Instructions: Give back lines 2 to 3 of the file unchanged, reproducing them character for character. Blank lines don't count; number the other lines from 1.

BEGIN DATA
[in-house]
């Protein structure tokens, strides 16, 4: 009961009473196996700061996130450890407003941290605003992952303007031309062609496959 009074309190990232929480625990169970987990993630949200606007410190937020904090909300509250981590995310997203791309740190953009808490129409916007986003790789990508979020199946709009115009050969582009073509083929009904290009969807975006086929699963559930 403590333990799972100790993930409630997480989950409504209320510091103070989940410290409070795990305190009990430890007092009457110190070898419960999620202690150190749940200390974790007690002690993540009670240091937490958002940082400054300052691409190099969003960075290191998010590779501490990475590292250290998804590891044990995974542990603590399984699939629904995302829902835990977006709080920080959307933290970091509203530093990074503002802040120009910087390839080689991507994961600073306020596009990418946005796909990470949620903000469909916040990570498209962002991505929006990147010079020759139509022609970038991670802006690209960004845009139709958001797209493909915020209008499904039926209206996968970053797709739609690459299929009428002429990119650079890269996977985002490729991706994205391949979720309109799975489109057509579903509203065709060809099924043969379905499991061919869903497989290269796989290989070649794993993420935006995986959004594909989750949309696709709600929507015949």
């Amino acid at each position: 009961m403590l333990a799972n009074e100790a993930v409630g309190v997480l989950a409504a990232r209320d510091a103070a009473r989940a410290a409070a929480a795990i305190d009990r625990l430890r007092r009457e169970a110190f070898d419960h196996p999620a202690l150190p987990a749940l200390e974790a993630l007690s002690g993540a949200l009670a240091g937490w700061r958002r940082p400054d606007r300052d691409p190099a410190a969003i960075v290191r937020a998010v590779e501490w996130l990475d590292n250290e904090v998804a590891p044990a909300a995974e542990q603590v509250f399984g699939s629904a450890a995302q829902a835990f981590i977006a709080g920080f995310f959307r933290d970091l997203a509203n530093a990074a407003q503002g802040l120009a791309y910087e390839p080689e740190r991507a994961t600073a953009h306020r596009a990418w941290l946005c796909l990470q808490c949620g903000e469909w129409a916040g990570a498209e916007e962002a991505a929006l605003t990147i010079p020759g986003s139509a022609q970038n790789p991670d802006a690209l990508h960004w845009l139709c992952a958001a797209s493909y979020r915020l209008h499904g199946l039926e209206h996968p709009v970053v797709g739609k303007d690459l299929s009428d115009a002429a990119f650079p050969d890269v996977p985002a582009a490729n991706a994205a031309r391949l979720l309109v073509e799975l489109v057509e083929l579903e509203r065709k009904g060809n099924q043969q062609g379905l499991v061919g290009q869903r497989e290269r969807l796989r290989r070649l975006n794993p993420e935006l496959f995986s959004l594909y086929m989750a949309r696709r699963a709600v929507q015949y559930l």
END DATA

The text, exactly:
């Protein structure tokens, strides 16, 4: 009961009473196996700061996130450890407003941290605003992952303007031309062609496959 009074309190990232929480625990169970987990993630949200606007410190937020904090909300509250981590995310997203791309740190953009808490129409916007986003790789990508979020199946709009115009050969582009073509083929009904290009969807975006086929699963559930 403590333990799972100790993930409630997480989950409504209320510091103070989940410290409070795990305190009990430890007092009457110190070898419960999620202690150190749940200390974790007690002690993540009670240091937490958002940082400054300052691409190099969003960075290191998010590779501490990475590292250290998804590891044990995974542990603590399984699939629904995302829902835990977006709080920080959307933290970091509203530093990074503002802040120009910087390839080689991507994961600073306020596009990418946005796909990470949620903000469909916040990570498209962002991505929006990147010079020759139509022609970038991670802006690209960004845009139709958001797209493909915020209008499904039926209206996968970053797709739609690459299929009428002429990119650079890269996977985002490729991706994205391949979720309109799975489109057509579903509203065709060809099924043969379905499991061919869903497989290269796989290989070649794993993420935006995986959004594909989750949309696709709600929507015949």
């Amino acid at each position: 009961m403590l333990a799972n009074e100790a993930v409630g309190v997480l989950a409504a990232r209320d510091a103070a009473r989940a410290a409070a929480a795990i305190d009990r625990l430890r007092r009457e169970a110190f070898d419960h196996p999620a202690l150190p987990a749940l200390e974790a993630l007690s002690g993540a949200l009670a240091g937490w700061r958002r940082p400054d606007r300052d691409p190099a410190a969003i960075v290191r937020a998010v590779e501490w996130l990475d590292n250290e904090v998804a590891p044990a909300a995974e542990q603590v509250f399984g699939s629904a450890a995302q829902a835990f981590i977006a709080g920080f995310f959307r933290d970091l997203a509203n530093a990074a407003q503002g802040l120009a791309y910087e390839p080689e740190r991507a994961t600073a953009h306020r596009a990418w941290l946005c796909l990470q808490c949620g903000e469909w129409a916040g990570a498209e916007e962002a991505a929006l605003t990147i010079p020759g986003s139509a022609q970038n790789p991670d802006a690209l990508h960004w845009l139709c992952a958001a797209s493909y979020r915020l209008h499904g199946l039926e209206h996968p709009v970053v797709g739609k303007d690459l299929s009428d115009a002429a990119f650079p050969d890269v996977p985002a582009a490729n991706a994205a031309r391949l979720l309109v073509e799975l489109v057509e083929l579903e509203r065709k009904g060809n099924q043969q062609g379905l499991v061919g290009q869903r497989e290269r969807l796989r290989r070649l975006n794993p993420e935006l496959f995986s959004l594909y086929m989750a949309r696709r699963a709600v929507q015949y559930l």